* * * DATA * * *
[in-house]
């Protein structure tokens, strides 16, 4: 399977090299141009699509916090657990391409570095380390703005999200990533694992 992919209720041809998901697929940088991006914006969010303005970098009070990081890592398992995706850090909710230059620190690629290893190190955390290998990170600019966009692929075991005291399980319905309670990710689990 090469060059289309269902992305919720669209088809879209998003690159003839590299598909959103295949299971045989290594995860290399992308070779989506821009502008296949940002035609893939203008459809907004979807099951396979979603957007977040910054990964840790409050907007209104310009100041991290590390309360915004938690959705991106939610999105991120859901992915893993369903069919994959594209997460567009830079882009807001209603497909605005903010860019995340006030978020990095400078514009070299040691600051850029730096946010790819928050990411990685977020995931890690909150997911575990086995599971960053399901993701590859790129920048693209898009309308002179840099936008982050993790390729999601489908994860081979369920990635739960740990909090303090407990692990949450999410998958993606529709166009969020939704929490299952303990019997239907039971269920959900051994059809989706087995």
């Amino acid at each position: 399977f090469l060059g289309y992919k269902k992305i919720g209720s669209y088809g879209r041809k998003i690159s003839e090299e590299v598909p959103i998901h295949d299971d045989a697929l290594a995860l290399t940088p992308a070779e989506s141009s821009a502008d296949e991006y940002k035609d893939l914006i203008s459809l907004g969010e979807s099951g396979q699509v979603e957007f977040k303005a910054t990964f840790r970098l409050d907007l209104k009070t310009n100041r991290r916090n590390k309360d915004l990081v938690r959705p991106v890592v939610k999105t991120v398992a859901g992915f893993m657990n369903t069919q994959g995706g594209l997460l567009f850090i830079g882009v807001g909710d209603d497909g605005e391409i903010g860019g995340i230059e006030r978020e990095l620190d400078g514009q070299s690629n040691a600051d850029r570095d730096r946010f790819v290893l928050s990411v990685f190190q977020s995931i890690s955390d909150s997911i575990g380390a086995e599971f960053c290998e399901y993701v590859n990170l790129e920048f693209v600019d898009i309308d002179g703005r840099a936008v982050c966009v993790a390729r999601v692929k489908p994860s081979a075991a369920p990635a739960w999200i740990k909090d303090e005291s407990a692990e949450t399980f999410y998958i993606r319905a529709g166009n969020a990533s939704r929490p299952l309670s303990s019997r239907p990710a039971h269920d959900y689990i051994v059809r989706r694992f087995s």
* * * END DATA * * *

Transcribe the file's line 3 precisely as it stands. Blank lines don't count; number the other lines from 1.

């Amino acid at each position: 399977f090469l060059g289309y992919k269902k992305i919720g209720s669209y088809g879209r041809k998003i690159s003839e090299e590299v598909p959103i998901h295949d299971d045989a697929l290594a995860l290399t940088p992308a070779e989506s141009s821009a502008d296949e991006y940002k035609d893939l914006i203008s459809l907004g969010e979807s099951g396979q699509v979603e957007f977040k303005a910054t990964f840790r970098l409050d907007l209104k009070t310009n100041r991290r916090n590390k309360d915004l990081v938690r959705p991106v890592v939610k999105t991120v398992a859901g992915f893993m657990n369903t069919q994959g995706g594209l997460l567009f850090i830079g882009v807001g909710d209603d497909g605005e391409i903010g860019g995340i230059e006030r978020e990095l620190d400078g514009q070299s690629n040691a600051d850029r570095d730096r946010f790819v290893l928050s990411v990685f190190q977020s995931i890690s955390d909150s997911i575990g380390a086995e599971f960053c290998e399901y993701v590859n990170l790129e920048f693209v600019d898009i309308d002179g703005r840099a936008v982050c966009v993790a390729r999601v692929k489908p994860s081979a075991a369920p990635a739960w999200i740990k909090d303090e005291s407990a692990e949450t399980f999410y998958i993606r319905a529709g166009n969020a990533s939704r929490p299952l309670s303990s019997r239907p990710a039971h269920d959900y689990i051994v059809r989706r694992f087995s």